3

You can't use \left and \right across& which limits the scope. Also, it is not a good idea to use \left and \right, use \big brothers family from amsmath. These need not be balanced. \documentclass{article} \usepackage{amsmath} \begin{document} \begin{equation} \begin{split} \left\{\right.&(a,b) \mid \\ &\left. a \in A, b \in B\right\} ...


2

Have a look at http://ctan.sharelatex.com/tex-archive/macros/latex/contrib/physics/physics.pdf 2.5 Derivatives I use it and i am very happy with this package. EDIT: \documentclass{article} \usepackage{amsmath} \usepackage{physics} \usepackage{amssymb} \begin{document} \begin{align} \left(\int\limits_{-\infty}^\infty e^{-x^2} \dd{x} \right)^2 ...


0

Short Description Here are three solutions -- see the example. Links http://ctan.org/pkg/amsmath http://ctan.org/pkg/mathtools Example \documentclass{article} \usepackage{mathtools} % also loads amsmath \usepackage{parskip} \begin{document} \section{Using \texttt{flalign}} \begin{flalign} \text{Proof} && a &= b &&\\ ...


0

This is my take formatting the MWE. Among other things, it replaces \item with \tag. \documentclass[12pt]{article} \usepackage[leqno]{amsmath} \usepackage{enumitem} \usepackage{amssymb} \newcommand{\mytext}[1]% #1 = same as intertext {&\rule[-0.5\baselineskip]{0pt}{1.5\baselineskip}\textrm{#1}&\\} ...


1

As a follow up to @Werner's excellent explanation, as I was using R I created a sanitise function to use instead of the default xtable::sanitize function that escapes these appropriately. The package optiRum can be downloaded for the sanitise function to be used.


0

I use \text{-} for a shorter minus sign.


4

You can underline the whole equation or colour it..... using tcolorbox. \documentclass[14pt,a4paper,headlines=6,headinclude=true]{scrartcl} \usepackage{amsmath,amssymb,stmaryrd} \usepackage{empheq} \usepackage[theorems,skins]{tcolorbox} \newtcbox{\underlined}[1][]{nobeforeafter,math upper,tcbox raise base, enhanced ...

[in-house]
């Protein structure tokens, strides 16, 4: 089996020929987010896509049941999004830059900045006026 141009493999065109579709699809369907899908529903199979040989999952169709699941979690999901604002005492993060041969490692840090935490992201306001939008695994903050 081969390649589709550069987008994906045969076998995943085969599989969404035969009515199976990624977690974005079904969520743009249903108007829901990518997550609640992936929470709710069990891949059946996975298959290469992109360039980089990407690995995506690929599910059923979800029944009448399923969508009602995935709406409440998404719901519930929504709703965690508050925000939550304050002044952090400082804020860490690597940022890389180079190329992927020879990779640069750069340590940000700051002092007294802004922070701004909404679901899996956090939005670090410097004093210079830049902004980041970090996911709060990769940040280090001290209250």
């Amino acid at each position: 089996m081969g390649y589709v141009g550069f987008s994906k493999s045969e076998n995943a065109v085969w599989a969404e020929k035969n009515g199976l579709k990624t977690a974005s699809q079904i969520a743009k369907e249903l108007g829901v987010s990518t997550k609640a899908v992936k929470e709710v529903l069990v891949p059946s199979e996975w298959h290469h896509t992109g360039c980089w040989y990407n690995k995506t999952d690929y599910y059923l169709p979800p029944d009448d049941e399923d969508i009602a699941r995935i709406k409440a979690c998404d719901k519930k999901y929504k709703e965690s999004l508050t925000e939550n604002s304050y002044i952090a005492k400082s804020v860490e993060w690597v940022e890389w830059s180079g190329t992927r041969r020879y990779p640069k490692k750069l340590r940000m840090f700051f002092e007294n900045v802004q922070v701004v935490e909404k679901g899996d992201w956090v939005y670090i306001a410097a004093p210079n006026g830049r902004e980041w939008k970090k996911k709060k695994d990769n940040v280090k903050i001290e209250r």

2

Is this what you want? After a lot of phantoms, looks right. \begin{align*} \mathcal{H} (c, K, \lambda, t) &= \frac{c^{1-\frac{1}{\sigma} } -1}{1 - \frac{1}{\sigma}} + \lambda \cdot \left( r \cdot K + w \cdot L_Y + \Pi_x \cdot A - c \cdot L \right) \\ \rlap{% \underline{% \vphantom{$\displaystyle\frac{\dot c}{c}$}% \hphantom{$\Leftrightarrow ...


3

LaTeX can be hard to get started with. I can't comment on assistive technology, but — if a good LaTeX editor with syntax hilighting (or a WYS IWYG editor) will do — then I can give suggestions for how to get better output, and to write it more easily. Here are a few pointers which might help you to speed up your workflow, or at least get more ...


2

Use align, not gather: \documentclass{article} \usepackage{amsmath} \newcommand{\suchthat}{\mid} \begin{document} \begin{subequations} \label{eq:omegai} % \begin{align} \label{eq:omega0} \Omega_0 ={}& \{(\omega_{12},\omega_{23}) \suchthat \hat{\omega}_{12} > \omega_t,\ \hat{\omega}_{23} > \omega_t,\ \hat{\omega}_{31} > \omega_t \} \\ % ...


4

Apart from the wrong dots, it seems an align*: \documentclass{article} \usepackage[margin=1in]{geometry} \usepackage{amsmath,amssymb} \usepackage{lipsum} \begin{document} \lipsum*[2] \begin{align*} \{B_1,\dots,B\cup\{\lnot\lnot\phi\},\dots,B_i\}\quad & \rightsquigarrow \quad \{B_1,\dots,B\cup\{\phi\},\dots,B_i\} \\ ...